So it wasn't lack of support which prevented the Labour leaders from fighting to stop the war (though, if it had been, what sort of socialist trades millions of lives for a few percentage points in the opinion polls?). It has been the same ever since. Labour Party support for the war in Vietnam never wavered, even when a majority of its supporters were against the war. Kinnock backed the first war in the Gulf, yet in the very week opinion polls showed the country split 43 percent against and 47 percent for the war. Blair supported the Afghan and Iraq war in the face of majority public opinion.

The same paradox exists on other issues. Labour accepted that cruise missiles would stay in Britain in the 1980s despite opinion polls which showed 60 percent of the population in favour of their removal.

Of course Labour has electoralism as its guiding light. And that desperate search for votes explains a great deal. But, as the above examples show, Labour does not simply follow public opinion especially when public opinion is to its left on the most important issues of the day. There must be another reason for the Labour Party's craven capitulation.

That reason lies in Labour's belief that capitalist society is here for ever and that, although it may be open to partial reform, it is never open to total transformation. Even these partial changes cannot be forced on an unwilling capitalist class by strikes and demonstrations. They can only come by due process of law, as decided by parliament. The state machine is Labour's chosen implement for social change and any threat to that state, from within or without, must necessarily be resisted.

Such a perspective sees any threat to property or the state as illegitimate. It accepts the terms of competition between nations, just as it accepts the competition between firms and multinationals. When clashes arise with other national blocks of capital, then Labour inevitably backs "our" property and "our" state. Equally inevitably, nation comes before class.

Fabian socialist George Bemard Shaw typified this sentiment just before the First World War: "War between country and country is a bad thing, but in the case of such a war any attempt of a general strike to prevent the people defending their country would result in a civil war which was ten times worse than war between nation and nation". A general strike would certainly not have caused ten times the deaths that the First World War caused. Nevertheless the leader of the Labour Party at the time, Arthur Henderson, said he was "largely in agreement with Mr Shaw".

The thought that the rich and powerful might be fighting a war in which workers can only lose, or that "our" country might be fighting a war to oppress another people has never really carried any weight with the leaders of the Labour Party. Yet there are many examples where masses of workers have come to precisely this conclusion despite the influence of Labour leaders.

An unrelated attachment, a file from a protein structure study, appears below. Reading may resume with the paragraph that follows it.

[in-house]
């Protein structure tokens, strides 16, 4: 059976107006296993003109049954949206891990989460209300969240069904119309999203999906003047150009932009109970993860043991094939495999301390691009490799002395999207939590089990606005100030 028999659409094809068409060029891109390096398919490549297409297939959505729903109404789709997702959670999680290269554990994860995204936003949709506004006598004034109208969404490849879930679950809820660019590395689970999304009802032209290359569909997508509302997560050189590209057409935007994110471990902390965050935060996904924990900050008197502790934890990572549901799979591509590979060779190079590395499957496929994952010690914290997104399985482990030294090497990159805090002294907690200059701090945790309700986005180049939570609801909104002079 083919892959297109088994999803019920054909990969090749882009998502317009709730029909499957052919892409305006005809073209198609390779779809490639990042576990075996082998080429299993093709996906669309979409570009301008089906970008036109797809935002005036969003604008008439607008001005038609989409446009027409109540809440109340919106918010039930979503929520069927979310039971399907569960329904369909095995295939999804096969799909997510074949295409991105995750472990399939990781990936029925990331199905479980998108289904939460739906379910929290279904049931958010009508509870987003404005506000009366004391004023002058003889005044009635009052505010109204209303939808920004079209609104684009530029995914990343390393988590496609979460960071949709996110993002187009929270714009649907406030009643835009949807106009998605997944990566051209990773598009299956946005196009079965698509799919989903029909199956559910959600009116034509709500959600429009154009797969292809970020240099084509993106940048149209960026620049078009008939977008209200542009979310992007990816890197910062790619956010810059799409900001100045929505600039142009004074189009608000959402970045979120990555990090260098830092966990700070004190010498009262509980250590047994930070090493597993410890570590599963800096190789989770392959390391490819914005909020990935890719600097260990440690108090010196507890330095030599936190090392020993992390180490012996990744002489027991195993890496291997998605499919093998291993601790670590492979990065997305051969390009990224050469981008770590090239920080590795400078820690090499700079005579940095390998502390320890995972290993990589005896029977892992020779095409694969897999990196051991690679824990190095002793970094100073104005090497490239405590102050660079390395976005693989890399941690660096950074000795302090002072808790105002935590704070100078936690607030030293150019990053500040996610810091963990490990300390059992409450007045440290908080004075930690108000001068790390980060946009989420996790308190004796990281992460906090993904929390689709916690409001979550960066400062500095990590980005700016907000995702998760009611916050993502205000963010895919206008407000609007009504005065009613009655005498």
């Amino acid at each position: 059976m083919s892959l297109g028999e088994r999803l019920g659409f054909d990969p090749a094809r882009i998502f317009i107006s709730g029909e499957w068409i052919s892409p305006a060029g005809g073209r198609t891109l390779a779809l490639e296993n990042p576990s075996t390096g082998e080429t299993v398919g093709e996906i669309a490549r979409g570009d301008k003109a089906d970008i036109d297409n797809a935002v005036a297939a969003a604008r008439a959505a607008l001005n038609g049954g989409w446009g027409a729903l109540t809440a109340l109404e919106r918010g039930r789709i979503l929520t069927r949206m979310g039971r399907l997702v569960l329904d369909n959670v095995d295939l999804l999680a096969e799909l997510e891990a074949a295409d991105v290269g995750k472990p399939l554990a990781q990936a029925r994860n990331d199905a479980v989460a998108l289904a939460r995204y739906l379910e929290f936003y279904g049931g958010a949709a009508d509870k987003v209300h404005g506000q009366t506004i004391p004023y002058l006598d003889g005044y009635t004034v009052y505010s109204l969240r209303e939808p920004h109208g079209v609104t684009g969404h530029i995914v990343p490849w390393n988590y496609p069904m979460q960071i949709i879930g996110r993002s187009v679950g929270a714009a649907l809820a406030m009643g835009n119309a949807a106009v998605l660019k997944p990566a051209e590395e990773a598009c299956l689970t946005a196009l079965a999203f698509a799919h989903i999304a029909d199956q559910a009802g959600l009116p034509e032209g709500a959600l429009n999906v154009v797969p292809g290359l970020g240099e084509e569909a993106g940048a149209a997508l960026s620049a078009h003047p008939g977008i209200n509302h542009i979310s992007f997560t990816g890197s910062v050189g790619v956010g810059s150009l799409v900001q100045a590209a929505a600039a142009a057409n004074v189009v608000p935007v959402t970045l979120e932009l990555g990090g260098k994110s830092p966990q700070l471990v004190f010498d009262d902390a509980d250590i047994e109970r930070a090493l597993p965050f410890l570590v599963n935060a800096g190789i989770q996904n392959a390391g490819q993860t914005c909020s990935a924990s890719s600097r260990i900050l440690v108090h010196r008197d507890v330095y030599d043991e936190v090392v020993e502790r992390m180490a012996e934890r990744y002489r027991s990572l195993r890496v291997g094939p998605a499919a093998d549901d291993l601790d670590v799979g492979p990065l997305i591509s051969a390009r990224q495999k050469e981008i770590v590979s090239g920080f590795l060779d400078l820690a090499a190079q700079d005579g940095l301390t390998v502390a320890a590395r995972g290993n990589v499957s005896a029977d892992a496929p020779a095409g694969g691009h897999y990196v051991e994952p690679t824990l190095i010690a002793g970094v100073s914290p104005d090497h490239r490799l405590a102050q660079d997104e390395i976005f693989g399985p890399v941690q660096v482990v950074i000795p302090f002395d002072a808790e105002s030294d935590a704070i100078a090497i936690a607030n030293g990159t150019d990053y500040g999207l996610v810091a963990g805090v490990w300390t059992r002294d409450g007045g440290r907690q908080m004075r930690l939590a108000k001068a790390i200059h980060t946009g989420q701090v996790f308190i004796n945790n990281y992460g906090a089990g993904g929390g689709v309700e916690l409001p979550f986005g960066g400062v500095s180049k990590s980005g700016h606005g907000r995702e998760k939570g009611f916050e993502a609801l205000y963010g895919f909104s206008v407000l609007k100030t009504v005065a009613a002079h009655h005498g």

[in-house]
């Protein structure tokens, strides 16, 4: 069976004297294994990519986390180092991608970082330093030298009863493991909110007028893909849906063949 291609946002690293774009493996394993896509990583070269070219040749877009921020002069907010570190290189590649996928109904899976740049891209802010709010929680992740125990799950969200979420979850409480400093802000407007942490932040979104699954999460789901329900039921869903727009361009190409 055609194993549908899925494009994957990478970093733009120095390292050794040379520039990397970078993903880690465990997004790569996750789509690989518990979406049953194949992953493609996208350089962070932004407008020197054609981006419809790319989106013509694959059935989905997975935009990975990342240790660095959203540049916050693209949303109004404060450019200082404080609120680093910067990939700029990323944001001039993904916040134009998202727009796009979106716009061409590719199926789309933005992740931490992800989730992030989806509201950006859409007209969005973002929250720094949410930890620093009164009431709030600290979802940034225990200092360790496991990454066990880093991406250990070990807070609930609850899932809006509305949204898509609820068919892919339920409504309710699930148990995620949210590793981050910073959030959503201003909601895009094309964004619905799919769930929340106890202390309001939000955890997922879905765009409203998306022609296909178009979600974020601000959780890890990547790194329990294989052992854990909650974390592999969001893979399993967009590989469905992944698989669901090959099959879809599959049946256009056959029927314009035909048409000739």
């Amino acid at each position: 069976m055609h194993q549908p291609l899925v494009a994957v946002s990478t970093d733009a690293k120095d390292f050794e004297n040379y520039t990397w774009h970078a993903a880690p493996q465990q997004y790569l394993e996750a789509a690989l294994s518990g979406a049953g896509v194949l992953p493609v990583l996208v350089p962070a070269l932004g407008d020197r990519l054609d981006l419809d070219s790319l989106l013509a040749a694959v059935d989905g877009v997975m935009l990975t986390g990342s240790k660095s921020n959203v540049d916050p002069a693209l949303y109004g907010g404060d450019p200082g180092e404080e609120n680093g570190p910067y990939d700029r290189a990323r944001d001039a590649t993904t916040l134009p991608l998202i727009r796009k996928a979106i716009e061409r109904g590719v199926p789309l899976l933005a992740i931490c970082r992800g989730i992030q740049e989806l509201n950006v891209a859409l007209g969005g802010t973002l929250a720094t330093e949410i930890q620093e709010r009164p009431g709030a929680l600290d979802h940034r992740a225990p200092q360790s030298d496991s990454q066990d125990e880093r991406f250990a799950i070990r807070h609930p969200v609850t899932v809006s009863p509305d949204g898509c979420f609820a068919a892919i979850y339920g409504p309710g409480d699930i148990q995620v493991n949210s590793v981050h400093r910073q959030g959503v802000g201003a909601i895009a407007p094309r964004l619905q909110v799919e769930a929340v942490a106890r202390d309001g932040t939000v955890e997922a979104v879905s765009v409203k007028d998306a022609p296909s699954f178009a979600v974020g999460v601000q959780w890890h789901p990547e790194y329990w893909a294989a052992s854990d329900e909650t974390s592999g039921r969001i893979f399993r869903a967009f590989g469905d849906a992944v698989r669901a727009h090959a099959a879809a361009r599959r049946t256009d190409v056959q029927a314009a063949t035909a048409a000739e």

Most famously, Russian workers realised their participation in the First World War meant not only annihilation at the front but an excuse for their masters at home to deny peasants the land and deepen the oppression and exploitation of an already half-starved workforce. The October revolution of 1917 was the most successful anti-war movement in history. Fought under the Bolshevik slogan of "Peace, Land and Bread", it pulled Russia out of the war. This, plus rising anti-war and revolutionary movements in other countries~notably Germany~ensured an early end to the whole war.

Likewise, the US war in Vietnam was halted by a combination of the tenacity of the Vietnamese national liberation struggle and by the effect of a growing and increasingly militant anti-war movement at home. In particular what frightened the US ruling class were the links being made between the anti-war movement and other struggles, like that for black liberation. As Muhammad Ali, then heavyweight champion of the world, put it, "No Vietnamese ever called me nigger."

The Iraq and Afghan war faced opposition resulted in a majority anti-war opinion that continues to this day and contributed significantly to the inability of the Tory-Liberal coalition to launch an attack on Syria in August 2013.

Yet all such struggles have occurred in the teeth of opposition from establishment politicians of every hue. These struggles have often begun spontaneously or under the influence of very small groups of anti-war activists, often including rank and file Labour Party members. But when those struggling have looked for ideas to guide them they have relied not on the Labour Party tradition but on a completely different tradition-the revolutionary tradition and its analysis of the relationship between socialism and war.

Tagged under: Socialism
John Rees

John Rees

John Rees is a writer, broadcaster and activist, and is one of the organisers of the People’s Assembly. His books include ‘The Algebra of Revolution’, ‘Imperialism and Resistance’, ‘Timelines, A Political History of the Modern World’, ‘The People Demand, A Short History of the Arab Revolutions’ (with Joseph Daher) and ‘A People’s History of London’ (with Lindsey German). He is co-founder of the Stop the War Coalition.